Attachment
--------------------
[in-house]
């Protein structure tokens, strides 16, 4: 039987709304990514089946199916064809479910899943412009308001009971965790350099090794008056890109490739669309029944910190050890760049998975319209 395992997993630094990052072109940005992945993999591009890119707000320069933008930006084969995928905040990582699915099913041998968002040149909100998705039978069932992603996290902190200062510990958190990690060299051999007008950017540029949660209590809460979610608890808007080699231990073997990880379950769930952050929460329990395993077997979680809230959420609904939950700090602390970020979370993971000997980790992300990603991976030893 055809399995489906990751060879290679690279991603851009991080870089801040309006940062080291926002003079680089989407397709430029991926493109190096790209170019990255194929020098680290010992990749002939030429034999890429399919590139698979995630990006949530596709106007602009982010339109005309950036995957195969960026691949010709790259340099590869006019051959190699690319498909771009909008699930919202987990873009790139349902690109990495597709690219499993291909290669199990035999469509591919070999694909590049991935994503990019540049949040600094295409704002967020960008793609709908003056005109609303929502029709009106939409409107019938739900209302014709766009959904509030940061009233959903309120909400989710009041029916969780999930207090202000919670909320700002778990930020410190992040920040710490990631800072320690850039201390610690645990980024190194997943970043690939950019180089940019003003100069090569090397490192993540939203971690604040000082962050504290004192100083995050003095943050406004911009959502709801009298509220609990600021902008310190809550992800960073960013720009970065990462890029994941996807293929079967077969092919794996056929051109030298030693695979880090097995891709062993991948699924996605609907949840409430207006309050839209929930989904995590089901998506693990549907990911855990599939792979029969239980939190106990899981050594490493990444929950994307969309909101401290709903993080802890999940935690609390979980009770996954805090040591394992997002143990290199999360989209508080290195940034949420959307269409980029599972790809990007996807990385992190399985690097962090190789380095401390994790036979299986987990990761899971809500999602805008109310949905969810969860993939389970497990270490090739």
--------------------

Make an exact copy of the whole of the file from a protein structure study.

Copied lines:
[in-house]
């Protein structure tokens, strides 16, 4: 039987709304990514089946199916064809479910899943412009308001009971965790350099090794008056890109490739669309029944910190050890760049998975319209 395992997993630094990052072109940005992945993999591009890119707000320069933008930006084969995928905040990582699915099913041998968002040149909100998705039978069932992603996290902190200062510990958190990690060299051999007008950017540029949660209590809460979610608890808007080699231990073997990880379950769930952050929460329990395993077997979680809230959420609904939950700090602390970020979370993971000997980790992300990603991976030893 055809399995489906990751060879290679690279991603851009991080870089801040309006940062080291926002003079680089989407397709430029991926493109190096790209170019990255194929020098680290010992990749002939030429034999890429399919590139698979995630990006949530596709106007602009982010339109005309950036995957195969960026691949010709790259340099590869006019051959190699690319498909771009909008699930919202987990873009790139349902690109990495597709690219499993291909290669199990035999469509591919070999694909590049991935994503990019540049949040600094295409704002967020960008793609709908003056005109609303929502029709009106939409409107019938739900209302014709766009959904509030940061009233959903309120909400989710009041029916969780999930207090202000919670909320700002778990930020410190992040920040710490990631800072320690850039201390610690645990980024190194997943970043690939950019180089940019003003100069090569090397490192993540939203971690604040000082962050504290004192100083995050003095943050406004911009959502709801009298509220609990600021902008310190809550992800960073960013720009970065990462890029994941996807293929079967077969092919794996056929051109030298030693695979880090097995891709062993991948699924996605609907949840409430207006309050839209929930989904995590089901998506693990549907990911855990599939792979029969239980939190106990899981050594490493990444929950994307969309909101401290709903993080802890999940935690609390979980009770996954805090040591394992997002143990290199999360989209508080290195940034949420959307269409980029599972790809990007996807990385992190399985690097962090190789380095401390994790036979299986987990990761899971809500999602805008109310949905969810969860993939389970497990270490090739």